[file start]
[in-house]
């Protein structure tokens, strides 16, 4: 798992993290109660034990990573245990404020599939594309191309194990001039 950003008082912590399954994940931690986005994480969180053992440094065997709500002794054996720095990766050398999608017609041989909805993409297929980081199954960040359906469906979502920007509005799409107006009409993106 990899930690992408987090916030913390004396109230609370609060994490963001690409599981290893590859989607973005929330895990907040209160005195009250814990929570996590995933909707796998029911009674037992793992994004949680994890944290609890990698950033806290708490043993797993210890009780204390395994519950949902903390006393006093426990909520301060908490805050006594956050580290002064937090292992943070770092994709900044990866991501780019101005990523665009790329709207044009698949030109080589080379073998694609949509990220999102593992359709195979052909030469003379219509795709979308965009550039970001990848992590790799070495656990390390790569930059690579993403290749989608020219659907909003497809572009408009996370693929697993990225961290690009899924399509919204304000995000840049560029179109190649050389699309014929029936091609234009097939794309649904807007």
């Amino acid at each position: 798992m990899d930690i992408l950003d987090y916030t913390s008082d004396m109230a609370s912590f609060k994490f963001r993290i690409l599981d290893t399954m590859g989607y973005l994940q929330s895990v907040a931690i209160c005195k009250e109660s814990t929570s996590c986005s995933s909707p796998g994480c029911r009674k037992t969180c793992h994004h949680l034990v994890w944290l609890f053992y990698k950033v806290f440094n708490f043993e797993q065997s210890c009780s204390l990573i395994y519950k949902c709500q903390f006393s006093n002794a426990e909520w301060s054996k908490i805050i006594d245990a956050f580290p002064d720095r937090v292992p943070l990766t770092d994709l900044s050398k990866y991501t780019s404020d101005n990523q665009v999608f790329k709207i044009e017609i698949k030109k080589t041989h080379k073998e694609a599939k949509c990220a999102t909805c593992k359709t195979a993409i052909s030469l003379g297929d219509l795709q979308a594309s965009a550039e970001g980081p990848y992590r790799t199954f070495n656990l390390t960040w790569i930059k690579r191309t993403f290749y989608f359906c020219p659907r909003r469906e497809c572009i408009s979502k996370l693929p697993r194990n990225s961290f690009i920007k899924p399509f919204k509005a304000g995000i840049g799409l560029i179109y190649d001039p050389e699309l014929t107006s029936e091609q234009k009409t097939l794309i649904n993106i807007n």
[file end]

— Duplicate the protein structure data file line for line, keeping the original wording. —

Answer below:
[in-house]
């Protein structure tokens, strides 16, 4: 798992993290109660034990990573245990404020599939594309191309194990001039 950003008082912590399954994940931690986005994480969180053992440094065997709500002794054996720095990766050398999608017609041989909805993409297929980081199954960040359906469906979502920007509005799409107006009409993106 990899930690992408987090916030913390004396109230609370609060994490963001690409599981290893590859989607973005929330895990907040209160005195009250814990929570996590995933909707796998029911009674037992793992994004949680994890944290609890990698950033806290708490043993797993210890009780204390395994519950949902903390006393006093426990909520301060908490805050006594956050580290002064937090292992943070770092994709900044990866991501780019101005990523665009790329709207044009698949030109080589080379073998694609949509990220999102593992359709195979052909030469003379219509795709979308965009550039970001990848992590790799070495656990390390790569930059690579993403290749989608020219659907909003497809572009408009996370693929697993990225961290690009899924399509919204304000995000840049560029179109190649050389699309014929029936091609234009097939794309649904807007």
């Amino acid at each position: 798992m990899d930690i992408l950003d987090y916030t913390s008082d004396m109230a609370s912590f609060k994490f963001r993290i690409l599981d290893t399954m590859g989607y973005l994940q929330s895990v907040a931690i209160c005195k009250e109660s814990t929570s996590c986005s995933s909707p796998g994480c029911r009674k037992t969180c793992h994004h949680l034990v994890w944290l609890f053992y990698k950033v806290f440094n708490f043993e797993q065997s210890c009780s204390l990573i395994y519950k949902c709500q903390f006393s006093n002794a426990e909520w301060s054996k908490i805050i006594d245990a956050f580290p002064d720095r937090v292992p943070l990766t770092d994709l900044s050398k990866y991501t780019s404020d101005n990523q665009v999608f790329k709207i044009e017609i698949k030109k080589t041989h080379k073998e694609a599939k949509c990220a999102t909805c593992k359709t195979a993409i052909s030469l003379g297929d219509l795709q979308a594309s965009a550039e970001g980081p990848y992590r790799t199954f070495n656990l390390t960040w790569i930059k690579r191309t993403f290749y989608f359906c020219p659907r909003r469906e497809c572009i408009s979502k996370l693929p697993r194990n990225s961290f690009i920007k899924p399509f919204k509005a304000g995000i840049g799409l560029i179109y190649d001039p050389e699309l014929t107006s029936e091609q234009k009409t097939l794309i649904n993106i807007n």